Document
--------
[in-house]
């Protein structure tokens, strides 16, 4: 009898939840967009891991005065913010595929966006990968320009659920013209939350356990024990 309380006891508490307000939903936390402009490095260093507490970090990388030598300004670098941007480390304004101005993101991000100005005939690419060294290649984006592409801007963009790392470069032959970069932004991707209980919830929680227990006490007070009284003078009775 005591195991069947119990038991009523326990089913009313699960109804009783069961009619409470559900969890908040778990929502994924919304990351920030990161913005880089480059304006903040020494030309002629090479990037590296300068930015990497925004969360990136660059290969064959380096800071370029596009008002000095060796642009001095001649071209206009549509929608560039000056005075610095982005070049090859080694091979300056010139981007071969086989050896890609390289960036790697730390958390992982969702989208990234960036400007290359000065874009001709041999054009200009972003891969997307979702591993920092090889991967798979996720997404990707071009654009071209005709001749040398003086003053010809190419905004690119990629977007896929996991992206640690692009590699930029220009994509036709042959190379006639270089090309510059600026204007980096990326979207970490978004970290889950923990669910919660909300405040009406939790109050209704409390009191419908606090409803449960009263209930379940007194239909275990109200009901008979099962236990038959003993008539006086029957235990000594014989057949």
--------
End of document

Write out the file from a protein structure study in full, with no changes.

[in-house]
């Protein structure tokens, strides 16, 4: 009898939840967009891991005065913010595929966006990968320009659920013209939350356990024990 309380006891508490307000939903936390402009490095260093507490970090990388030598300004670098941007480390304004101005993101991000100005005939690419060294290649984006592409801007963009790392470069032959970069932004991707209980919830929680227990006490007070009284003078009775 005591195991069947119990038991009523326990089913009313699960109804009783069961009619409470559900969890908040778990929502994924919304990351920030990161913005880089480059304006903040020494030309002629090479990037590296300068930015990497925004969360990136660059290969064959380096800071370029596009008002000095060796642009001095001649071209206009549509929608560039000056005075610095982005070049090859080694091979300056010139981007071969086989050896890609390289960036790697730390958390992982969702989208990234960036400007290359000065874009001709041999054009200009972003891969997307979702591993920092090889991967798979996720997404990707071009654009071209005709001749040398003086003053010809190419905004690119990629977007896929996991992206640690692009590699930029220009994509036709042959190379006639270089090309510059600026204007980096990326979207970490978004970290889950923990669910919660909300405040009406939790109050209704409390009191419908606090409803449960009263209930379940007194239909275990109200009901008979099962236990038959003993008539006086029957235990000594014989057949």